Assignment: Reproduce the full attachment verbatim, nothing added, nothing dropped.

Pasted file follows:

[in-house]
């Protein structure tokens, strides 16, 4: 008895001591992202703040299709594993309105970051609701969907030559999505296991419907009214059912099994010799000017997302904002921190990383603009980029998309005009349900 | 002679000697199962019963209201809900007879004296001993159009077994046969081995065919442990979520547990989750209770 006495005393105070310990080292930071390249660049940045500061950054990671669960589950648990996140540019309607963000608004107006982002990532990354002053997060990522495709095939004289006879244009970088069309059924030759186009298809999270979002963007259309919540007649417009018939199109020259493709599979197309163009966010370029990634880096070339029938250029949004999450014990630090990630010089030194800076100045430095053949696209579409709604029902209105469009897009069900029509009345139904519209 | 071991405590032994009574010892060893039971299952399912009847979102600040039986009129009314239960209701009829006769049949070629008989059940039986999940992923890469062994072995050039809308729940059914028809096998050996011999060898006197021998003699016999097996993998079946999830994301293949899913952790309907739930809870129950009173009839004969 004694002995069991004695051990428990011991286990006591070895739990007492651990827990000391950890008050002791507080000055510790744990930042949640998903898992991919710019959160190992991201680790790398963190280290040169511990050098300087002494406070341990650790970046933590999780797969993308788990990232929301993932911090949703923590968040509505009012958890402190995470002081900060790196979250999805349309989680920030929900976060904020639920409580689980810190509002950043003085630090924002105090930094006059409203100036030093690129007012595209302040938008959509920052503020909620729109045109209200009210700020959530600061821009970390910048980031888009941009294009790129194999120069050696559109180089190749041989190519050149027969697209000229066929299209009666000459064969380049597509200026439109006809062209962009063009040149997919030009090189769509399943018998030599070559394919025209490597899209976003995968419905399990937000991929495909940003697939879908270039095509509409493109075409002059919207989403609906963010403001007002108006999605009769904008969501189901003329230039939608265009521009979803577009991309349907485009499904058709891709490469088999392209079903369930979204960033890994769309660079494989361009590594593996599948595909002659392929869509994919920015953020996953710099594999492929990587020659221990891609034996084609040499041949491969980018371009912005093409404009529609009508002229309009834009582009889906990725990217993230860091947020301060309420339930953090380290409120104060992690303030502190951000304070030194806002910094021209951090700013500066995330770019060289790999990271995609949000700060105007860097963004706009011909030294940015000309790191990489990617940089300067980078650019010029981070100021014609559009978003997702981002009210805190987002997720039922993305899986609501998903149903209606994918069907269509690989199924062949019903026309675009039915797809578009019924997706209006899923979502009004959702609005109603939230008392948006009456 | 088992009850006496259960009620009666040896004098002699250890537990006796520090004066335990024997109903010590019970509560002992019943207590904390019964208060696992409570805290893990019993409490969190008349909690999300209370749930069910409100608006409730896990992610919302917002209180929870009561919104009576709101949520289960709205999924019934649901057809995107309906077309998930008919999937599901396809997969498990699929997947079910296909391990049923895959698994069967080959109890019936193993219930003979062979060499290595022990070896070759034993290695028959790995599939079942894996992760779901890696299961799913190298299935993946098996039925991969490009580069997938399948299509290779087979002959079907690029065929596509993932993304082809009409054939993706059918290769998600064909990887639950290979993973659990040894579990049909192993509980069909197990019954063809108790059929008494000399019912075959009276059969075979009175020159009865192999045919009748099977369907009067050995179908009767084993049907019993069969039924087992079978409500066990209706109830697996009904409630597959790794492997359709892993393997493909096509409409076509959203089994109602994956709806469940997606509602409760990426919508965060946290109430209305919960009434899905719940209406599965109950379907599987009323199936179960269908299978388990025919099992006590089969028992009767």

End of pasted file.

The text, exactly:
[in-house]
């Protein structure tokens, strides 16, 4: 008895001591992202703040299709594993309105970051609701969907030559999505296991419907009214059912099994010799000017997302904002921190990383603009980029998309005009349900 | 002679000697199962019963209201809900007879004296001993159009077994046969081995065919442990979520547990989750209770 006495005393105070310990080292930071390249660049940045500061950054990671669960589950648990996140540019309607963000608004107006982002990532990354002053997060990522495709095939004289006879244009970088069309059924030759186009298809999270979002963007259309919540007649417009018939199109020259493709599979197309163009966010370029990634880096070339029938250029949004999450014990630090990630010089030194800076100045430095053949696209579409709604029902209105469009897009069900029509009345139904519209 | 071991405590032994009574010892060893039971299952399912009847979102600040039986009129009314239960209701009829006769049949070629008989059940039986999940992923890469062994072995050039809308729940059914028809096998050996011999060898006197021998003699016999097996993998079946999830994301293949899913952790309907739930809870129950009173009839004969 004694002995069991004695051990428990011991286990006591070895739990007492651990827990000391950890008050002791507080000055510790744990930042949640998903898992991919710019959160190992991201680790790398963190280290040169511990050098300087002494406070341990650790970046933590999780797969993308788990990232929301993932911090949703923590968040509505009012958890402190995470002081900060790196979250999805349309989680920030929900976060904020639920409580689980810190509002950043003085630090924002105090930094006059409203100036030093690129007012595209302040938008959509920052503020909620729109045109209200009210700020959530600061821009970390910048980031888009941009294009790129194999120069050696559109180089190749041989190519050149027969697209000229066929299209009666000459064969380049597509200026439109006809062209962009063009040149997919030009090189769509399943018998030599070559394919025209490597899209976003995968419905399990937000991929495909940003697939879908270039095509509409493109075409002059919207989403609906963010403001007002108006999605009769904008969501189901003329230039939608265009521009979803577009991309349907485009499904058709891709490469088999392209079903369930979204960033890994769309660079494989361009590594593996599948595909002659392929869509994919920015953020996953710099594999492929990587020659221990891609034996084609040499041949491969980018371009912005093409404009529609009508002229309009834009582009889906990725990217993230860091947020301060309420339930953090380290409120104060992690303030502190951000304070030194806002910094021209951090700013500066995330770019060289790999990271995609949000700060105007860097963004706009011909030294940015000309790191990489990617940089300067980078650019010029981070100021014609559009978003997702981002009210805190987002997720039922993305899986609501998903149903209606994918069907269509690989199924062949019903026309675009039915797809578009019924997706209006899923979502009004959702609005109603939230008392948006009456 | 088992009850006496259960009620009666040896004098002699250890537990006796520090004066335990024997109903010590019970509560002992019943207590904390019964208060696992409570805290893990019993409490969190008349909690999300209370749930069910409100608006409730896990992610919302917002209180929870009561919104009576709101949520289960709205999924019934649901057809995107309906077309998930008919999937599901396809997969498990699929997947079910296909391990049923895959698994069967080959109890019936193993219930003979062979060499290595022990070896070759034993290695028959790995599939079942894996992760779901890696299961799913190298299935993946098996039925991969490009580069997938399948299509290779087979002959079907690029065929596509993932993304082809009409054939993706059918290769998600064909990887639950290979993973659990040894579990049909192993509980069909197990019954063809108790059929008494000399019912075959009276059969075979009175020159009865192999045919009748099977369907009067050995179908009767084993049907019993069969039924087992079978409500066990209706109830697996009904409630597959790794492997359709892993393997493909096509409409076509959203089994109602994956709806469940997606509602409760990426919508965060946290109430209305919960009434899905719940209406599965109950379907599987009323199936179960269908299978388990025919099992006590089969028992009767």